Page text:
Attorney Eric D. Puryear

Interrogatories in Divorce and Custody Cases

Puryear Law » Legal Blog » Family Law in General » Interrogatories in Divorce and Custody Cases

In Divorce and child custody cases, Interrogatories are a common discovery tool. Interrogatories can help a party to obtain information that is needed to reach a favorable settlement, or to take the case to trial.


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Interrogatories are written questions that are answered in writing by the party to whom they are sent. Generally speaking, the attorneys for each party in a divorce or custody case will draft Interrogatories that ask useful questions about the particular case and issues in that case, and send the questions to the recipient’s attorney. A party will then have an amount of time set by the rules of civil procedure (often 28 days in Illinois and often 30 days in Iowa) to answer.

The specific questions that are asked will depend upon the issues in the case. For example, divorce case where custody is at issue and there has been domestic violence will likely have questions centering upon that domestic abuse. A custody case will likely include Interrogatories addressing proposed physical care and visitation schedules, and how each party intends to care for the child. Many cases where there are financial issues, such as child support, will involve Interrogatories that address income and expenses. Properly drafted Interrogatories are part of a comprehensive discovery plan that allows a case to be properly prepared for trial or settlement.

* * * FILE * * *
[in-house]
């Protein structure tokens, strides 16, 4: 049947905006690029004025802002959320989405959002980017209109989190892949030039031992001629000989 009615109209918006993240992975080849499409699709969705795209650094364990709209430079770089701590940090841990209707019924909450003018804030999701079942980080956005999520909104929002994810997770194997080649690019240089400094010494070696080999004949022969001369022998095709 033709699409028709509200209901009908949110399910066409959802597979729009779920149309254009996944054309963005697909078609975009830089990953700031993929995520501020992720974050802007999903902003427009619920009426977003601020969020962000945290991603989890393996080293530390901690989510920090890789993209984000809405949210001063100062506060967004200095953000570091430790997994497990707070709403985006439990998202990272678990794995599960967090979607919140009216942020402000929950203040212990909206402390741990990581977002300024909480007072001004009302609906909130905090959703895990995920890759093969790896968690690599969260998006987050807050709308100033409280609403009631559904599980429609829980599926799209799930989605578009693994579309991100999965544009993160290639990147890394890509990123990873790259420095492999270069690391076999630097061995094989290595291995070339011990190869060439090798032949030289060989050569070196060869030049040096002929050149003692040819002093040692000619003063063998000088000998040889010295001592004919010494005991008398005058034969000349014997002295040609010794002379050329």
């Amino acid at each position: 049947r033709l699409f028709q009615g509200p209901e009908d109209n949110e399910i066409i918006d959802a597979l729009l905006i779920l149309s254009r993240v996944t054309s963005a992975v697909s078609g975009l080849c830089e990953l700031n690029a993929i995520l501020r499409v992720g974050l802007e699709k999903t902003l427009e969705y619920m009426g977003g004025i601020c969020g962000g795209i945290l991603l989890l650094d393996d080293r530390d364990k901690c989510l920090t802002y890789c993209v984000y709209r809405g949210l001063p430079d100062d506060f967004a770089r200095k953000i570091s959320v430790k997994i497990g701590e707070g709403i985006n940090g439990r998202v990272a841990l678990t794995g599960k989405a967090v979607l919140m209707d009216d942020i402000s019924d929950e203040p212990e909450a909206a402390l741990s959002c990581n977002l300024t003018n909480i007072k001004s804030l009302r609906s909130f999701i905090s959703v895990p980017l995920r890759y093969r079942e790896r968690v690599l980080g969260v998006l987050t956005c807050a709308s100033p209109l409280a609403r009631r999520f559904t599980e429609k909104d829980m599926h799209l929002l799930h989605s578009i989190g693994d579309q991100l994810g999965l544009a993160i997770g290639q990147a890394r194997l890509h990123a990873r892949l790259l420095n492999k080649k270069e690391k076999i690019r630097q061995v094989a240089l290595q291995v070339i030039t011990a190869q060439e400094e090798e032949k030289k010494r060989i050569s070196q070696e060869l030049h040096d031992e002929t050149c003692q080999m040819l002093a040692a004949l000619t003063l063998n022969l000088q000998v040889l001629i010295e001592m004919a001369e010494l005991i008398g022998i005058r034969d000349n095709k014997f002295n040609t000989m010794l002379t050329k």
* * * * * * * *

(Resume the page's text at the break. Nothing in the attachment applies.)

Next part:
Answers to Interrogatories are treated as sworn statements by the rules of civil procedure in both Iowa and Illinois, meaning that a person’s answers to Interrogatories are like answers given in court. A person who is dishonest in their Interrogatories can be punished with a perjury or contempt of court charge.


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Failing to comply with Interrogatories by not answering them or providing incomplete or incorrect answers can cause a person significant harm to their case. A party that does not comply with discovery can be made to pay the other side’s attorney fees as a punishment for that failure, and can be barred from introducing evidence or calling witnesses at trial.


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